8. "I'm a game developer and probably know more about video games than most people. As a guy, if I said I was a fan of this or that series, it would basically be taken uncritically. Now, as a woman, in groups of mostly men when I say I really like Metal Gear Solid, there's a weirdly high volume of dudes who feel the need to quiz me to prove that I'm a 'real' fan. Catcalls and generally not being as safe in public also sucks, but we all knew about that stuff. The weird part was just not being taken seriously anymore on stuff I'm actually quite knowledgeable on."
9. "The women in my family, my female friends, and even female acquaintances now confide every single deep, dark detail of their lives in me, or they openly talk about their every bodily function. I became 'one of the girls' way before I was comfortable with it."
10. "FTM here. People started listening to my opinions and taking my suggestions more often, and now I get treated with more respect and talked to like an adult instead of like a little girl who doesn't know what she's doing. My knowledge and abilities haven't changed, it's just that I present male now. Guess that's male privilege. Also, I've learned how little guys care about what people around them do. I've never gotten even a side glance for going into a stall to pee, never had a man in the bathroom look at me like I don't belong there, and my guy friends treat me like one of the bros no matter how feminine I look that day."
11. "Male here. Suddenly no one gives a shit about me. I feel totally anonymous. No one makes any comments about me or double takes or smiles or anything. I’ll get a nod, but that’s it. The pockets are amazing though. They are huge and numerous."
12. "The difference between being friends with people of the same and different genders is shocking. Now that I'm out to my friends, my guy friends treat me much differently. I'm one of them now. It's a lot different than being friends with guys as a girl, or even being friends with girls as a girl."
13. "How much easier it is to navigate the world as a disabled man in a healthcare settings vs. how hard it was when I was seen as a disabled 'woman.' I went from barely any support as a 'woman' until a doctor tested me genetically for certain things. Even then, I just got, 'Okay yeah, you’re disabled. Get used to it.' Now I have a team of supportive doctors who never once ask me questions I was asked as a female. My favorite example of one such question from back then is: 'Did your symptoms start after a boyfriend broke up with you? No? Well, have you had a boyfriend? Could not having one be why?'"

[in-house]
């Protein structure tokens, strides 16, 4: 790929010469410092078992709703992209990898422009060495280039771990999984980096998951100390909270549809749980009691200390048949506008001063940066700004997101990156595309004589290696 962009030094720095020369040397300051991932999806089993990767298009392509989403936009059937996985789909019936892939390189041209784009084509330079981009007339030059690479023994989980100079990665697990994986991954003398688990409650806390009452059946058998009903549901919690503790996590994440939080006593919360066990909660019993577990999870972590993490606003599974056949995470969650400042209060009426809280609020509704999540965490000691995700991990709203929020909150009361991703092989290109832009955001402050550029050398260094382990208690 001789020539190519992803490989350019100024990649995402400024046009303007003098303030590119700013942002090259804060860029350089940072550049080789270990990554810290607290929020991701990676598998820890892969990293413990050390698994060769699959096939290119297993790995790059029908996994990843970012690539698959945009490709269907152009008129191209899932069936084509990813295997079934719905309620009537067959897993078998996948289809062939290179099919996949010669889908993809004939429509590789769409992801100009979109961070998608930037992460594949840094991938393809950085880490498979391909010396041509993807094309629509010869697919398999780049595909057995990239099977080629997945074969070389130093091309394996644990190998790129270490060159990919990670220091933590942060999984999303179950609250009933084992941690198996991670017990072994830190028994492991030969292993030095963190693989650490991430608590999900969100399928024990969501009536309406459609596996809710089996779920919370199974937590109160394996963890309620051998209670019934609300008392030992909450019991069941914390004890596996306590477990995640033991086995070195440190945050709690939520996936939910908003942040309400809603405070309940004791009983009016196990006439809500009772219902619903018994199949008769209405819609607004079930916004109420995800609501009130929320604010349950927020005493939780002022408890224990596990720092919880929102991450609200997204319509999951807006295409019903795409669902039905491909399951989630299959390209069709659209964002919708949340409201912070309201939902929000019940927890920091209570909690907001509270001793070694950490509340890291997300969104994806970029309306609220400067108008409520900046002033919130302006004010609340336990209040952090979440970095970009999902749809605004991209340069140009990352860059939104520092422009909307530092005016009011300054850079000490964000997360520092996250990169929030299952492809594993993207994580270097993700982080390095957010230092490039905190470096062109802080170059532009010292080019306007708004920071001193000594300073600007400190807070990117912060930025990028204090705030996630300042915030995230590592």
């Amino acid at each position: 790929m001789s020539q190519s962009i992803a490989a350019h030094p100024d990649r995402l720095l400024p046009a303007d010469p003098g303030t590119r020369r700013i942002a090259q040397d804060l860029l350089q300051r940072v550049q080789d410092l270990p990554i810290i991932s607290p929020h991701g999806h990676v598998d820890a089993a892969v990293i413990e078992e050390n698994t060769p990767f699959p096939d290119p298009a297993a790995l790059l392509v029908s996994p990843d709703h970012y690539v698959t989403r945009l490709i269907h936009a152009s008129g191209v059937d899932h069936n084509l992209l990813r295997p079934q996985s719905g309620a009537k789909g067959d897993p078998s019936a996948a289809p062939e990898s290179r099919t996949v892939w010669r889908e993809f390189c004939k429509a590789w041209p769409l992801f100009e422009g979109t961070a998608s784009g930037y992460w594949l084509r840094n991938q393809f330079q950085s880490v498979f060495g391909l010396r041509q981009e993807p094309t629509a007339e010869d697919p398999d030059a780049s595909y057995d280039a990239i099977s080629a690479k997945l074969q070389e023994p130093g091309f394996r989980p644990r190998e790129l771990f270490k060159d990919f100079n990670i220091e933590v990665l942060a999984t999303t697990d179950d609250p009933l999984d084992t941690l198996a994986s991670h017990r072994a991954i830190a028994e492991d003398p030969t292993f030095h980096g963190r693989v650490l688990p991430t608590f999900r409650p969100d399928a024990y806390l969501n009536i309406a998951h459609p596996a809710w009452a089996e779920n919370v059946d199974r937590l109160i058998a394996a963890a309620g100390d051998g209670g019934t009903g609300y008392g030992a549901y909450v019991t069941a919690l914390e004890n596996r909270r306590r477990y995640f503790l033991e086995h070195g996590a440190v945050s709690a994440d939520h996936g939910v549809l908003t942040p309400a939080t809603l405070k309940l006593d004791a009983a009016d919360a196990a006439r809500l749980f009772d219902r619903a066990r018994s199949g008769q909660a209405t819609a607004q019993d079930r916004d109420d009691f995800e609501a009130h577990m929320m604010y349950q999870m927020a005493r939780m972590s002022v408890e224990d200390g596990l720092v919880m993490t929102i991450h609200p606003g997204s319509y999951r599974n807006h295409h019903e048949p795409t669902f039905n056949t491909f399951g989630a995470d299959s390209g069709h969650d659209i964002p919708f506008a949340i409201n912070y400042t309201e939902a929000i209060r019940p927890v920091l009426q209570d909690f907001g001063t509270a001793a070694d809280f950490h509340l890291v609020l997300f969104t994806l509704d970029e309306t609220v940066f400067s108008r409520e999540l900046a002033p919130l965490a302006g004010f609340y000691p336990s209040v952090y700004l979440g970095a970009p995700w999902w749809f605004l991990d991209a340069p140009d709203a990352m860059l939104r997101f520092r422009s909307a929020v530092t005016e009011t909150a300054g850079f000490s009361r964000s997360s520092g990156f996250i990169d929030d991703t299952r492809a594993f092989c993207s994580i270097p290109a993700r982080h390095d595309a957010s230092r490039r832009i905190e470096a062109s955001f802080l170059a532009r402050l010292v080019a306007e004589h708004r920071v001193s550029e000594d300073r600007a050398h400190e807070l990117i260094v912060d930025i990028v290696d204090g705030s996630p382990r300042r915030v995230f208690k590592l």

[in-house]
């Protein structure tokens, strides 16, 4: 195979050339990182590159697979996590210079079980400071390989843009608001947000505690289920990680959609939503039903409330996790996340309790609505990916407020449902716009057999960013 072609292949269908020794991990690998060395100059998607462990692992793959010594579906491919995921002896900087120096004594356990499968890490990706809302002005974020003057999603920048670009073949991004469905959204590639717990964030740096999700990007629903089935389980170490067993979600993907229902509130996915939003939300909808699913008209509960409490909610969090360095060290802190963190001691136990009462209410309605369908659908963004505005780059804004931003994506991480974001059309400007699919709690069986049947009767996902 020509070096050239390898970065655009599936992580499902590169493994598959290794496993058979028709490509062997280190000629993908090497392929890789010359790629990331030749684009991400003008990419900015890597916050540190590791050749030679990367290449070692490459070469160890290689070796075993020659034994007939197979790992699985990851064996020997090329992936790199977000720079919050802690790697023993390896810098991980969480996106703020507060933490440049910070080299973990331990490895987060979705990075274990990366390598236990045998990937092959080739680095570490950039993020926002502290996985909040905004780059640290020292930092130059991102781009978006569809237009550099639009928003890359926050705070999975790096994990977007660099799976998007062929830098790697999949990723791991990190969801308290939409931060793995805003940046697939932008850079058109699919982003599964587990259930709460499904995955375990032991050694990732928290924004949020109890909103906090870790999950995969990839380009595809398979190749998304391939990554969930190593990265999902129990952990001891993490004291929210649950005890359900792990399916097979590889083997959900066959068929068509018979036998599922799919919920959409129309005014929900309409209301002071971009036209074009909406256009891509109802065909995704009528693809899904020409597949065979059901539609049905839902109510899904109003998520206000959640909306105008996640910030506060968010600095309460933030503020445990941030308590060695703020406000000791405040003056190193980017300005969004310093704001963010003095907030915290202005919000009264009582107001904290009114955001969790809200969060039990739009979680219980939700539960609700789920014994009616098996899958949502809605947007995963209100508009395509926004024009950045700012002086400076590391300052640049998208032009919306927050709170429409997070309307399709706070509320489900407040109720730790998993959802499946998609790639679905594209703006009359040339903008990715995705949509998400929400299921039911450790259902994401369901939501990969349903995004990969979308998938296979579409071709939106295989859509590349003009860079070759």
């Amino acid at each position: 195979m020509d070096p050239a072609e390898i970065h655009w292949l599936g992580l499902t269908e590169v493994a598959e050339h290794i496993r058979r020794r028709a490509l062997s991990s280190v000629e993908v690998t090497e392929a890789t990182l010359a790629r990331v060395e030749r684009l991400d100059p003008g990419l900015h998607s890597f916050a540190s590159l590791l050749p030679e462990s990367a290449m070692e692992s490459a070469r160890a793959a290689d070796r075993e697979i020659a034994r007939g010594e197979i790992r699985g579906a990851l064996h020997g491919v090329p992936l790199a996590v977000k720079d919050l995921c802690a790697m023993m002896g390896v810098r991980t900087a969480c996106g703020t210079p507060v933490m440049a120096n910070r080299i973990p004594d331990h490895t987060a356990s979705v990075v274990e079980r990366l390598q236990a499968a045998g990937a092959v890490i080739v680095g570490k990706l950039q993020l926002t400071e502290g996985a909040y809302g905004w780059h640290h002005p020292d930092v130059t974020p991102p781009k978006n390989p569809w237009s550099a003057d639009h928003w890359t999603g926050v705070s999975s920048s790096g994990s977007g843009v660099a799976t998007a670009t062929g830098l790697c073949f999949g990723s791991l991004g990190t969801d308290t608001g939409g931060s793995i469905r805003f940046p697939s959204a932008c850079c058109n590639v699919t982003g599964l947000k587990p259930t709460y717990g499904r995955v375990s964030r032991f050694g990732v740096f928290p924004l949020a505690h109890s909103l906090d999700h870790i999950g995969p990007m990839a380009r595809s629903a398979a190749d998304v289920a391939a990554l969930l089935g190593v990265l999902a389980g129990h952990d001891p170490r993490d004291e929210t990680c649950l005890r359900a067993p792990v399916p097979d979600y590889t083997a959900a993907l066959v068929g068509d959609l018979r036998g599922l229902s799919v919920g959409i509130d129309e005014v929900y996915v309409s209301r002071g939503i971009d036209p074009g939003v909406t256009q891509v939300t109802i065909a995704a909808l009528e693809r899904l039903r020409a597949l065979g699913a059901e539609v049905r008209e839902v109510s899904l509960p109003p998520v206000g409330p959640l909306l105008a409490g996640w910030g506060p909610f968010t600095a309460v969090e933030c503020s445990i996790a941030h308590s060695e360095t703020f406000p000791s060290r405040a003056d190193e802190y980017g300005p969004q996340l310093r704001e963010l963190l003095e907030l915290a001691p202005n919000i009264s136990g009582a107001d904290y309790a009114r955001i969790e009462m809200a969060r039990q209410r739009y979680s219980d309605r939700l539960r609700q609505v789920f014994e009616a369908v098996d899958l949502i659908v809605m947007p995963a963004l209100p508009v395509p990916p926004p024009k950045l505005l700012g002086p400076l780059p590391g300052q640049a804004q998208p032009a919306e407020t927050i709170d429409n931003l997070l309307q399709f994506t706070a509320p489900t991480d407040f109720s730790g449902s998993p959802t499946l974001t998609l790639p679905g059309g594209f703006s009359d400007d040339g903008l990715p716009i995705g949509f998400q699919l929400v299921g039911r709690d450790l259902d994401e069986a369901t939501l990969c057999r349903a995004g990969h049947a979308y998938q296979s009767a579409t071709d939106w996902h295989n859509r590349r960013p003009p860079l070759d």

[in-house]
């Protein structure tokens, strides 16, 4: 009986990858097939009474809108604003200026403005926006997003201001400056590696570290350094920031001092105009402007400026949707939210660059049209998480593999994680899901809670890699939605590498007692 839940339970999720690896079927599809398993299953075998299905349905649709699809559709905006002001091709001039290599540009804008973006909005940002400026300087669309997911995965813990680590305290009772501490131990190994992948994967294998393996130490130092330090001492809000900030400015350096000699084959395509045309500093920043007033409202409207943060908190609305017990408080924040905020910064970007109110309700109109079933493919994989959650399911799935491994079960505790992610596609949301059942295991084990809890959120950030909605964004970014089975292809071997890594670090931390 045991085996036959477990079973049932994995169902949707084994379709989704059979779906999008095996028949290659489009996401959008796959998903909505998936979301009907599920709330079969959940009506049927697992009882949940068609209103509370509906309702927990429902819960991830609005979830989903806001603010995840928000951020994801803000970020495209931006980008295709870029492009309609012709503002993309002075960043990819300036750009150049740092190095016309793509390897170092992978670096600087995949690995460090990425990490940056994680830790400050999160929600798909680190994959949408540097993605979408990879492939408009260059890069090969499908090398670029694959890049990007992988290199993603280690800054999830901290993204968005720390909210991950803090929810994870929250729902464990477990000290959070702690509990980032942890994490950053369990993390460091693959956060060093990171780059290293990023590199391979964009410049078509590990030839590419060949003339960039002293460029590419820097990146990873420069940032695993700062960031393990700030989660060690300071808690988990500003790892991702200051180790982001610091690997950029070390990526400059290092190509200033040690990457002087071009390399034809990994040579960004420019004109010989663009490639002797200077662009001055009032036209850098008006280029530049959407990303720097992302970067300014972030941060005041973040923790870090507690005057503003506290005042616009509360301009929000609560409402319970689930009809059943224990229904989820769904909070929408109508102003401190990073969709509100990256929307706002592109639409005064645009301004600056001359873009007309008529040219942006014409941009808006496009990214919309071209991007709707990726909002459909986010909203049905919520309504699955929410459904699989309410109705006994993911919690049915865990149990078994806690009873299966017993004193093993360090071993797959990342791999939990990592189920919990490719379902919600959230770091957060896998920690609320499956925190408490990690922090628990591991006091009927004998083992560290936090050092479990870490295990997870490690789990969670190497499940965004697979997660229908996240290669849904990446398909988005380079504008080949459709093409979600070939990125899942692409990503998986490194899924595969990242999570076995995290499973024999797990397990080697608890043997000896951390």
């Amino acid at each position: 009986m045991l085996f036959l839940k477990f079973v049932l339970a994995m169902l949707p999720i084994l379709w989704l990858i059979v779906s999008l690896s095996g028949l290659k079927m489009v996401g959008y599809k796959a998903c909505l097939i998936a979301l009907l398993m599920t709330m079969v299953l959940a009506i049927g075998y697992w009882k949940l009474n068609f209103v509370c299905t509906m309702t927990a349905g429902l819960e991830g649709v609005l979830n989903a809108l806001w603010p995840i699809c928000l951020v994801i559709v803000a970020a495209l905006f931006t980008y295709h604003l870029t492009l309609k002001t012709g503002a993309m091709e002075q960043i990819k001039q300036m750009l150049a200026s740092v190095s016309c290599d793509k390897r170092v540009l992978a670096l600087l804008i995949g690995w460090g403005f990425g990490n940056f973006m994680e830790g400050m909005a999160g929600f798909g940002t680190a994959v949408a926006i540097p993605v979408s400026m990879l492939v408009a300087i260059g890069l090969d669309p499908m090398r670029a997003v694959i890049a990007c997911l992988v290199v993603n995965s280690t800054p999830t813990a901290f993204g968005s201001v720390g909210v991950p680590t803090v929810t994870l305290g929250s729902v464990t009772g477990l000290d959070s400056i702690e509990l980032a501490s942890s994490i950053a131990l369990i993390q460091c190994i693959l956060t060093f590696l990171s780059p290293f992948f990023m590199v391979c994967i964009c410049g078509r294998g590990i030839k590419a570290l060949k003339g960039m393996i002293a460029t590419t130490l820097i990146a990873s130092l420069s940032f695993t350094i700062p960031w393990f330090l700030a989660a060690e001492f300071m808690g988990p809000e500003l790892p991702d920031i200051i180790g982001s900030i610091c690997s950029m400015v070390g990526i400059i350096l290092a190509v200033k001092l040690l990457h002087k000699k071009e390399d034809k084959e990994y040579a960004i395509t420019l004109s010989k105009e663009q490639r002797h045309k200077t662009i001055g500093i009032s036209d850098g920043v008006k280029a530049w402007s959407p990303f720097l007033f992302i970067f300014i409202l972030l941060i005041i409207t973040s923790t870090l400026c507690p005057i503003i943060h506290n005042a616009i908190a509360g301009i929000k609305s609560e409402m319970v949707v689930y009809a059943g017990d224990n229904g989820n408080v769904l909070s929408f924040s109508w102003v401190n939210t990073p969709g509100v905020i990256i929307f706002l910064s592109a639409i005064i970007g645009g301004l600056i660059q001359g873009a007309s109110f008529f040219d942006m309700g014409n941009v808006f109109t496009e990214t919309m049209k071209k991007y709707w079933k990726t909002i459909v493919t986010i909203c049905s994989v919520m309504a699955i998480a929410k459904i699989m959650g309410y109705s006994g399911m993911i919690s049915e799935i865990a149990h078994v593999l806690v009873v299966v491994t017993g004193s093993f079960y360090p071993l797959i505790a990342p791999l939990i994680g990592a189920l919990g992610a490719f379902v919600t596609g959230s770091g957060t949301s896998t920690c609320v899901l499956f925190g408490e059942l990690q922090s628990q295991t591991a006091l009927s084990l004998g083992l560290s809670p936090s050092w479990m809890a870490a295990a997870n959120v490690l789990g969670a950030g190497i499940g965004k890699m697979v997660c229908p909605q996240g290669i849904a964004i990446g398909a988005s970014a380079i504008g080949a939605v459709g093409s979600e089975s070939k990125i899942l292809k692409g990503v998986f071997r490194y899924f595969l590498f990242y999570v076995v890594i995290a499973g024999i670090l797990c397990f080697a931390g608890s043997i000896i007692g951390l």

14. "Girls are so nice to each other! It seems so strange that a random woman in the metro might just compliment me on my clothes — just like that. Also, women's bathrooms are dirty!"
15. "As FTM, I have my mental health issues and sexual trauma invalidated way more. Also, there's a lack of platonic intimacy in friendships now."
16. "FTM here. Everyone suddenly expects you to be a hyper-masculine straight guy who drinks beers, talks shit about women, and never discusses or shows emotion of any sort."
17. "Maybe a less common experience, but I’ve been told I have oodles of internalized misogyny. I’m a gay trans man, so because I transitioned and I’m attracted to men, I apparently hate women. I didn’t expect people to assume that I’m being sexist for existing as myself."
18. "I'm a trans dude, and people actually find me funny now. It's fantastic for me, but sad to think about the root cause because my sense of humor hasn't changed. Also, I'm still figuring out the handshake thing dudes do to greet each other. Like, are we gonna fist bump? Are we gonna go for the clasp and hug? Are we gonna just go for the business standard? There's gotta be some rule for it, but I'm still mystified by it and fuck it up every time."
19. "As a man, I could babble on about any number of bullshit topics, and people would listen intently. Now I'm surprised if I can even get a sentence in before I'm getting talked over."
20. "Almost no touching by non-family members. When I was living as a woman, people would give hugs and touch my shoulder or arms. As a man now, they will shake my hand and nothing else."
21. "As a 'passing,' almost fully transitioned male, I've been told to suck up my mental problems A LOT more than when I looked like a female, and I was still told that a lot back then too."
22. Finally: "Men’s restrooms are weird slits in the fabric of the universe where social norms don’t make sense anymore. Do NOT look at anyone. Do NOT speak to anyone. Grunting and moaning (to a gentlemanly degree) is acceptable so long as you are actively pissing or shitting. If you make eye contact with someone, it feels like they’re looking inside your brain at your most tragic secrets and you’re doing the same to them. Also, there’s a fine misting of piss on every surface. Which, in my opinion, is an upgrade to pads on the walls."
Note: Submissions have been edited for length and/or clarity.